Tom Dreyfus is a Prefect, a law enforcement officer with the Panoply. His beat is the multifaceted utopian society of the Glitter Band, that vast swirl of space habitats orbiting the planet Yellowstone, the teeming hub of a human interstellar empire spanning many worlds. His current case: investigating a murderous attack against one of the habitats that left 900 people dead, a crime that appalls even a hardened cop like Dreyfus. But then his investigation uncovers something far more serious than mass slaughter---a covert plot by an enigmatic entity who seeks nothing less than total control of the Glitter Band. Before long, the Panoply detectives are fighting against something worse than tyranny, in a struggle that will lead to more devastation and more death. And Dreyfus will discover that to save what is precious, you may have to destroy it.
©2008 Alastair Reynolds (P)2011 Tantor
"A fascinating hybrid of space opera, police procedural and character study.... This is solid British SF adventure, evoking echoes of le Carre and Sayers with a liberal dash of Doctor Who." (Publishers Weekly)
Enjoy the adventure
In the distant future, Humans have reached the golden age. Many have relocated to a distant solar system and built 10,000 artificial habitats which are designed to fulfill a fantasy or provide access to a unique lifestyle. An innocuous computer program error sets events in motion that, if unchecked, will lead to the genocide of humanity in this futuristic Garden of Eden. A detective (prefect) with the single minded purpose to bring justice to those who break the law is determined to track down those who are responsible. But can he succeed against a mind that is vastly more intelligent?
Published in 2007, this was one of my favorite books of 2014. There is action, intrigue, twists and a villain who is meant to be hated. And, as always with Alastair Reynolds, technology that I wish I could purchase at Amazon. While part of the “Revelation Space” series, it is a stand-alone book and covers events that precede other books in the series.
Increasing my ops tempo by allowing storytellers to whisper in my ear(buds).
What is going on here? I don’t know if there is something wrong with me or that Alastair Reynolds is just a very inconsistent writer. I have truly enjoyed some parts of every one of his books, but, except for CHASM CITY, none has kept up the magic all the way through. His other works all seem to get bogged down with convoluted far-future concepts that are so far removed from actual human experience so as to be incomprehensible. You can listen to them just for those gems but there is a lot mush to slog through to get to those precious stones. I began listening to Alastair Reynolds based on the recommendation of several fellow listeners who had touted him as the modern-day master of Space Opera Science Fiction. They recommended the novel CHASM CITY as the best introduction to his Revelation Space series. And they were right. CHASM CITY is fantastic. It is the most accessible of all the novels in the series. It is the best written, has the best characters and the most fantastic “sense of wonder” technology of them all. I have now listened to, REVELATION SPACE, REDEMPTION ARK, ABSOLUTION GAP, and now THE PREFECT.. This novel THE PREFECT does have some nice blending of detective fiction with SF but is misses on so many levels. One of the prime characteristics of the Detective Fiction genre are the gritty hard-edged characters. Listening to this book actually affected my mood. My expectations were so high going in that I really needed this one to be great. After the wonderful introduction to Alastair Reynolds that I had with CHASM CITY; I hung in there through the three central novels of the series, and THE PREFECT, thinking that surely there would be a big, big payoff after so much SF world building background. I mean I hung in there for over 100 hours of John Lee whispering in my ear about indoctrinal viruses, Inhibitor genocide machines, processing Cathedrals, inertial inhibitors, Alternate Universes, longevity treatments, baseline humans, Conjoiner Ultras, Time Travel, Cryo-arithmetic engines, and talking pigs, and I wanted some reward. I got bupkis. I believe I can safely say that the best way to enjoy the Revelation Space series is to start by listening to CHASM CITY and then…stop.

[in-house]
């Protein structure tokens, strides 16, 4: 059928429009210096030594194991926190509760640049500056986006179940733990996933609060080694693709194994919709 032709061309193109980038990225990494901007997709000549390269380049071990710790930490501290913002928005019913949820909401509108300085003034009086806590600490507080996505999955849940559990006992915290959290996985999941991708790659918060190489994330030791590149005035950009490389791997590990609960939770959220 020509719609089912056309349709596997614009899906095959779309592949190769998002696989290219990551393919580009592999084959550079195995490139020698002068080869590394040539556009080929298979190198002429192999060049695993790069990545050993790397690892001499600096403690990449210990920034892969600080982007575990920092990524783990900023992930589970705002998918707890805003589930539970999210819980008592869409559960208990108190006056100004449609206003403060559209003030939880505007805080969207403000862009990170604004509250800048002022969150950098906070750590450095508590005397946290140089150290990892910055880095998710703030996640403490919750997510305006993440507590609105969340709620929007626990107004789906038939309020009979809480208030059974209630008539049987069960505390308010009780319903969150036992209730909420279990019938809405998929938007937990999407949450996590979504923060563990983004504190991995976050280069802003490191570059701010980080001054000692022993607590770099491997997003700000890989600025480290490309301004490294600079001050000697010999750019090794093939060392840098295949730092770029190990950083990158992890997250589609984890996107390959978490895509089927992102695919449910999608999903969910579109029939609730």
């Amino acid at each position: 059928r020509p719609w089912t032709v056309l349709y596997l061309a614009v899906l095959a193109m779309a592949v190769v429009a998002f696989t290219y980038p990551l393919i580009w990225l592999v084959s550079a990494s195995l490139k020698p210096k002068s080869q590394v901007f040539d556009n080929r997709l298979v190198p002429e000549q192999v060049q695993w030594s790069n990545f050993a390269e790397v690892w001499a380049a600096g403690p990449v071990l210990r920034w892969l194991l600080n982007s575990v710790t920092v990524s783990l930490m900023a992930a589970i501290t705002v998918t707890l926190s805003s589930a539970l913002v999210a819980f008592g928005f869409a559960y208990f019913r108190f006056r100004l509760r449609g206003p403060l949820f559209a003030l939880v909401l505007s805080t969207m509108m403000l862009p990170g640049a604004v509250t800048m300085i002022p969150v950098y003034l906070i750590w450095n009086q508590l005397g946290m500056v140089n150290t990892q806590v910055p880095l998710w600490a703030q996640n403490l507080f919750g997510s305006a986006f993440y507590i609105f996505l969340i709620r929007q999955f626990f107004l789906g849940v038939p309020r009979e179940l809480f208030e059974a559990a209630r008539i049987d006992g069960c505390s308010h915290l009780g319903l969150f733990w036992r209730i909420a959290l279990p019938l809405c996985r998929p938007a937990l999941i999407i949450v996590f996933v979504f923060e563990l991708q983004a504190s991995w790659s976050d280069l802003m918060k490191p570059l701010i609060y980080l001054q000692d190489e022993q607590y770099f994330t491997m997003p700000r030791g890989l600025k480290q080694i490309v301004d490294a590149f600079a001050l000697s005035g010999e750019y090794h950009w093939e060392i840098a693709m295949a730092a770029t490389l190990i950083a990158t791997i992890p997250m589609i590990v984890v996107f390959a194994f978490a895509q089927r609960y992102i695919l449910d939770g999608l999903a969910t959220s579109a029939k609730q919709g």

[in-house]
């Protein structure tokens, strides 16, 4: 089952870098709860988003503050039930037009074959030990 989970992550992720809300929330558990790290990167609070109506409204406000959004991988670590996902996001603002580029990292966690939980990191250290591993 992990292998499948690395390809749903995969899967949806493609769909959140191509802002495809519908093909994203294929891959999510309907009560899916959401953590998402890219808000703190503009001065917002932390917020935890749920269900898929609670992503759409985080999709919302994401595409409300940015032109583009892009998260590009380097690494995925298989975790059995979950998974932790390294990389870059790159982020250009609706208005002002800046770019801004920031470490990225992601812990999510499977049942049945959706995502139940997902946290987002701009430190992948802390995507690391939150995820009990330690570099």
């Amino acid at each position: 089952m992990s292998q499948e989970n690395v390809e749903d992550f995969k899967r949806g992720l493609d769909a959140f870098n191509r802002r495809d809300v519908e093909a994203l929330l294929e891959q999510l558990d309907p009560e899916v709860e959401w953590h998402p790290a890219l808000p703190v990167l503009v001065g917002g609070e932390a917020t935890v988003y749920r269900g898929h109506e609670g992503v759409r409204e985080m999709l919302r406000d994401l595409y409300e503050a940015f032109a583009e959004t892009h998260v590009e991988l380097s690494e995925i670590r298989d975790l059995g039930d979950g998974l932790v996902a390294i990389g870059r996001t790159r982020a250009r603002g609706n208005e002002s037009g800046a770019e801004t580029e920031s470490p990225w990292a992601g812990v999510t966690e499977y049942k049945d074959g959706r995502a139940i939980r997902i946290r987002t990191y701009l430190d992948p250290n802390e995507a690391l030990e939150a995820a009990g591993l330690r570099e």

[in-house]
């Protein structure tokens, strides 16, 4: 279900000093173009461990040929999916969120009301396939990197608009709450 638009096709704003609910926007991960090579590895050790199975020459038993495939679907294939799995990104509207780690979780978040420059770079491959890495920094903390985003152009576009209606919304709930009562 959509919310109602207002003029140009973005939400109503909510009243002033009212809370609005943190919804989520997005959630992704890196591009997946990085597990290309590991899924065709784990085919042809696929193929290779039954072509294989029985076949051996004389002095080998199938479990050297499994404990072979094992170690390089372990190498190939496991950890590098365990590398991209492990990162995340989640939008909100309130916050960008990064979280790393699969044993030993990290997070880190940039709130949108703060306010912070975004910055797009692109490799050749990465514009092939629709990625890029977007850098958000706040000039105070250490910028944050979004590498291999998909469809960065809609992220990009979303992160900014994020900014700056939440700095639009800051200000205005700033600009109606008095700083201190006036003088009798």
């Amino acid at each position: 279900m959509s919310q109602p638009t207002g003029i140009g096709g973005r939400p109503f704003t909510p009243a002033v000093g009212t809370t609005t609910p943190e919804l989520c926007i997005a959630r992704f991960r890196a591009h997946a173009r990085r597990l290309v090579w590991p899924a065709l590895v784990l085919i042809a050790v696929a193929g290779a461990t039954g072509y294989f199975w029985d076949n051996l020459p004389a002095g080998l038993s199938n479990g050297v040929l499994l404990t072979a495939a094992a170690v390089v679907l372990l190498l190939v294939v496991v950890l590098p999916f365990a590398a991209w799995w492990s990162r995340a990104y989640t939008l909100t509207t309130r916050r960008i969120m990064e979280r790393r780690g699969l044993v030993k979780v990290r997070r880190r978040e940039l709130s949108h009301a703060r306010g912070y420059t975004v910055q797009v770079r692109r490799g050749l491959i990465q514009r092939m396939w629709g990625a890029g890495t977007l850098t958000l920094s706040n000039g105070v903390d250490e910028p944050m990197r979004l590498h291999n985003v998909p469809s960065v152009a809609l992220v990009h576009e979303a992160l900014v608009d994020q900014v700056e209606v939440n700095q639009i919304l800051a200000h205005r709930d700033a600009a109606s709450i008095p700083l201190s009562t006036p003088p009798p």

This is a bad detective novel lent credibility by Reynolds ability to write good speculative fiction. At times, the writing feels lazy and contrived, forcing characters into situations through auspicious circumstances or really poor decision making that fulfill the literary checklist for writing fiction novels. While this may be because Reynolds got bored writing the book and just wanted it to conclude, it feels more like he lacks any real understanding of how large organizations operate, replete with politics and how senior executives operate in their lofty positions. Thus the human side of the story suffers from amateurish over-simplicity while the sci-fi elements try to rescue an increasing irritating plot that was seemingly written for the sole purpose of setting the final chapter's stage.
On the plus side, John Lee's reading was excellent. He delivers his usual range of characterizations, which are both pleasant to listen to and provide a clear picture of whom is speaking and when.
The Prefect ranks very high in my top five. I just want more of this universe of the glitter band.
Tell us about yourself!
For my money, it doesn't get any better than Alastair Reynolds. He has become the master of hard Science Fiction, particularly his Revelation Space series. This book serves as a prequel to the events of both Chasm City and The Revelation Space Trilogy. The Prefect is, at its heart, a police procedural yet it functions as a vital piece of the overall story that plays out through the four other Revelation Space novels. The book is written as well as any mystery out there and it's easily one of the best Science Fiction novels of 2007. As for the narration - I admit that I strongly disliked John Noble as the narrator at first, particularly his plethora of regional English, Welsh, and Scottish accents but having now listened to a half dozen of his narrations of Reynold's works he's grown on me and I've come to enjoy his narration.